Oscars 2014 Cheat Sheet: Best Adapted Screenplay

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As is traditional now that the Academy Award nominations have been announced, we’re profiling the nominees in each of the main categories and assessing their strengths and weaknesses going into the competition. First up, Best Adapted Screenplay! Instead of the usual raft of novels-turned-films, this year sees four memoir-adaptations face off against an indie sequel. Who will emerge triumphant?

12 Years A Slave

WHY HE WILL WIN WHY HE WON'T WIN 1. The film is a frontrunner for Best Picture, which never hurt a body's chances, and might well be the frontrunner here. 1. A raft of nominations and a Best Picture favourite status does not necessarily translate into a Screenplay win, which is often the preserve of otherwise-overlooked films. 2. Ridley already had nominations for the BAFTA and the Golden Globe, which are both good signs of the high regard in which the script is held. 2. Ridley got no love from the Writer's Guild, which isn't a positive sign, and he didn't win that Globe (albeit it's a slightly different category, since there's no division between Adapted and Original screenplay there). 3. The film is intensely powerful, building on Ridley's strong script to deliver a story that needs only a few relatively brief moments of physical violence to convey the horror of the institution of slavery. 3. The film deals with a tough-to-watch subject, and the voters tend towards the squeamish. Will they go for a more cuddly story instead?
Captain Phillips

WHY HE WILL WIN WHY HE WON'T WIN 1. It's an absolutely brilliant narrative; the most propulsive and well-paced of the lot, maybe, but still one rooted in fact. 1. If you were putting Captain Phillips in a genre, it would go in action or something action-adjacent – and those don't generally win Oscars (however deserving). 2. Ray took this prize from the Writer's Guild, and he had a nomination from BAFTA, so his star is rising fast after adapting the first Hunger Games last year. 2. Ray had no Golden Globe love, for what that's worth, and has no track record at the Oscars – although that's not as helpful in this category as in Director/Actor, admittedly. 3. The film's also up for Best Picture and Best Editing, which suggests that voters appreciated the story. 3. The film missed out on Best Director and Best Actor, which suggests voters don't love it that much. We can only assume some voters get seasick and therefore found their views coloured by a dislike of the nautical life.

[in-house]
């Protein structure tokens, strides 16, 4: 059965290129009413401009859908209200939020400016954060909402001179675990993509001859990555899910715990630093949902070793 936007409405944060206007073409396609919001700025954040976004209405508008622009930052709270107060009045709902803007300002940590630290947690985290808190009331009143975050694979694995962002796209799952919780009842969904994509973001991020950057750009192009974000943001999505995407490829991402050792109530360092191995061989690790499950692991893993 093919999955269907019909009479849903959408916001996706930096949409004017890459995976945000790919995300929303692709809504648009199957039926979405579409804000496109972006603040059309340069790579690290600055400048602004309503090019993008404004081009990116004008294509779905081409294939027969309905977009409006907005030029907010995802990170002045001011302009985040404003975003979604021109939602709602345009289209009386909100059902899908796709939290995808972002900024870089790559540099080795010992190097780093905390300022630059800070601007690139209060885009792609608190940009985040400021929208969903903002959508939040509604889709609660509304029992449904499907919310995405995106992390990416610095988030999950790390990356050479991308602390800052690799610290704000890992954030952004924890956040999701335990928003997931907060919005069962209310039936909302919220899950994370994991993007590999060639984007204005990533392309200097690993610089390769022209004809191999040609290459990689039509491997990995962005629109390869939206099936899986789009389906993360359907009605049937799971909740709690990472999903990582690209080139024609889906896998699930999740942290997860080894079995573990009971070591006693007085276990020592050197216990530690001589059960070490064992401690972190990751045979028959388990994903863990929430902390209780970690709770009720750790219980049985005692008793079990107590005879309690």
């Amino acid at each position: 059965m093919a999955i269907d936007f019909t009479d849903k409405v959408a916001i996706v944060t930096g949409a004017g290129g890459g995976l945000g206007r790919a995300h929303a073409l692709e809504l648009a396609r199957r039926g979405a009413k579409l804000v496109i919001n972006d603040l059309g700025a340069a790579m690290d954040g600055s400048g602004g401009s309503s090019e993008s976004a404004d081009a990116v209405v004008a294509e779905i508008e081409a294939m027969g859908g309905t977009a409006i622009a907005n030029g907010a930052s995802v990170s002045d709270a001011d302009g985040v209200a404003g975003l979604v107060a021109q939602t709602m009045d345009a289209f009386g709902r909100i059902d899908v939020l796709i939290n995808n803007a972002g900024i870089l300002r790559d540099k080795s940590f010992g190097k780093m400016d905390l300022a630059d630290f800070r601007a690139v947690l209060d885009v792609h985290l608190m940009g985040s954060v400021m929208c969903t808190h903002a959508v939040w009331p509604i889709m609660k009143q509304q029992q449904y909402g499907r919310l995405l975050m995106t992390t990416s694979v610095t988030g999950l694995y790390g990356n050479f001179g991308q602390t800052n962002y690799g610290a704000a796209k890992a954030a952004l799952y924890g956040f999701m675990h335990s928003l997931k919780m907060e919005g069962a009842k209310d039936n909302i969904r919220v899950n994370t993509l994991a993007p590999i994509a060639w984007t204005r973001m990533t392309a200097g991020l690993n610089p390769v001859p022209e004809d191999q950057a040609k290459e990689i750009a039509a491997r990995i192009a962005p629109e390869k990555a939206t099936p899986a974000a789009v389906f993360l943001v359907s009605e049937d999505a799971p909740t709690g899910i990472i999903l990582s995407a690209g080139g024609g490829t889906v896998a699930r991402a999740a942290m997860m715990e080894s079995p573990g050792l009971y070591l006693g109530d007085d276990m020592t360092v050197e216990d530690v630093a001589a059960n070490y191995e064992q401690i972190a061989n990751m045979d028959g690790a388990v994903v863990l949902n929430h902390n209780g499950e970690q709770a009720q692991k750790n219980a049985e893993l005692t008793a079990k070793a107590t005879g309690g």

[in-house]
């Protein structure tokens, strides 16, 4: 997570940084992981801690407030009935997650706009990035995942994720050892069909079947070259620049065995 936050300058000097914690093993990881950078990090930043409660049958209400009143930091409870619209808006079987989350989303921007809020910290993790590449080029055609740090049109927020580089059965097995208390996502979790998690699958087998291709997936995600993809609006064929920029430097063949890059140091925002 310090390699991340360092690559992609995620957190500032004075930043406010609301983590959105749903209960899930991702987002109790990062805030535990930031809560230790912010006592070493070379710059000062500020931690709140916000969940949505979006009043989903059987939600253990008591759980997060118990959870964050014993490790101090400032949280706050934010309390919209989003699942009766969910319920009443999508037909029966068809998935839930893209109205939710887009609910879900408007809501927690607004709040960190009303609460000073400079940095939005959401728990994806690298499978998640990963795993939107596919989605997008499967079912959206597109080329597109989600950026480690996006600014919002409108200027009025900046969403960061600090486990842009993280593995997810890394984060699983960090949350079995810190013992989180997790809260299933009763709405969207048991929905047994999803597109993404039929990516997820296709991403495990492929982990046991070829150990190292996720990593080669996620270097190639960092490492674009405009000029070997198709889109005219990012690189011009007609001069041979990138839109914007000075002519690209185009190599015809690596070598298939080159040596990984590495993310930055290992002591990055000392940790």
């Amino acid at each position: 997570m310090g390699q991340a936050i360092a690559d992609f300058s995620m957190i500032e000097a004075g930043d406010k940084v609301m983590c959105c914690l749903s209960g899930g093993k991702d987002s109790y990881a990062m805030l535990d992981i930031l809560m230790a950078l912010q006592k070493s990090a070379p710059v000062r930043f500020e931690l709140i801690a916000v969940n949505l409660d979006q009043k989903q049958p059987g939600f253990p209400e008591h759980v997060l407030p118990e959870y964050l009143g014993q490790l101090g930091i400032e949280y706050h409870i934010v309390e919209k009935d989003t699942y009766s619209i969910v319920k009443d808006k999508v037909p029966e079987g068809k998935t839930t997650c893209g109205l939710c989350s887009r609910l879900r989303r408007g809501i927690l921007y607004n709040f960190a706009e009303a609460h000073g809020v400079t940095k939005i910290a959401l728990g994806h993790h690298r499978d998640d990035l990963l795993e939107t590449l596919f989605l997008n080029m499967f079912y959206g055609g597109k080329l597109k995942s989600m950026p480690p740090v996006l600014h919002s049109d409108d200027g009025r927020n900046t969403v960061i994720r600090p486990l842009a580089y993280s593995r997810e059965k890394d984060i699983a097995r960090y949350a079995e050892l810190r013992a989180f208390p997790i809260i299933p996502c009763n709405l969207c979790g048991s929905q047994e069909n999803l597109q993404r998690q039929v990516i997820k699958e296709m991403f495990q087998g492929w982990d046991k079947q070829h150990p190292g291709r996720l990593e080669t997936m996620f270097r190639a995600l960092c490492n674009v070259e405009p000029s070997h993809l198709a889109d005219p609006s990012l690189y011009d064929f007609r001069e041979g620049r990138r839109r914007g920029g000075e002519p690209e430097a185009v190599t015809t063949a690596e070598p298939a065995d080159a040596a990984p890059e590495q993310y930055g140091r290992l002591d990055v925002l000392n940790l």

WHY THEY WILL WIN WHY THEY WON'T WIN 1. This is an absolutely terrific adaptation, with Coogan and Pope carefully sidestepping melodrama and injecting just the right level of conflict, tension and comedy. 1. Will voters notice the dramatic quality inherent in the story of a little old lady amid all the fizz-bang of the other contenders? 2. It won the BAFTA and received a Globe nomination, and there would be a lovely underdog triumph if this small British film could sweep the lot. 2. Despite having other Oscar nods for Picture, Actress and Score, this feels somehow like it has a much lower profile than the other nominees. It might get overlooked in the scramble. 3. The voters are in a similar age-range to Philomena, so they probably warmed to her more easily than any of the other youngsters in these other films. Younger voters are probably Partridge fans, too, so this one is covered either way. 3. Having watched the film, voters may conclude that the nominees are so unassuming that they will be fine with not winning once they've had a nice sit-down and a cup of tea, whereas other nominees would be less resilient.
The Wolf Of Wall Street

WHY HE WILL WIN WHY HE WON'T WIN 1. It's a brilliant script, balancing comedy and drama, debauchery and satire. Flourishes like the direct-to-camera narration could give this an edge. 1. A huge number of people seem to have missed the whole point of the film and thought it glorified Belfort; there are numerous reports of Academy voters walking out of screenings. 2. Winter was nominated for the Writers Guild and for the BAFTAs, and may have more heat behind him than the film itself. After all, in the category that often awards indie movies, you can get away with a little more debauchery than you can in Best Picture. 2. If people were shocked by the film, they're probably going to blame the script, so we're not sure it can escape that reputation for debauchery and bad taste. 3. He managed to use the word "fuck", including variations, 506 times! Even with a three-hour run time, that's an achievement. 3. Good authors too who once knew better words now only use four letter words, it seems – and the Academy can't possibly award such profanity. Can it?
Before Midnight

WHY THEY WILL WIN WHY THEY WON'T WIN 1. This is the sort of endeavour that the Academy should reward: a smart, philosophical and very human story told over more than two decades now (this counts as "adapted" as it's based on their previous films). 1. In screenwriting, the Academy gives no points for longevity, and they're not too keen on philosophy either. And hey! There'll probably be another one along in a decade or so. 2. This also had a Writer's Guild nomination, and has an Independent Spirit Award nomination. If you're looking for an indie nominee, look no further. 2. It all seems a bit indie, doesn't it? A bit alternative? Oscar can't reward films where the makers go off to Greece on holiday with old friends and come back with a film. It makes it look far too easy. 3. With no disrespect to the other writers, two out of three of these guys are movie stars, so these are the best-looking nominees. 3. Even Hollywood is not that shallow – is it?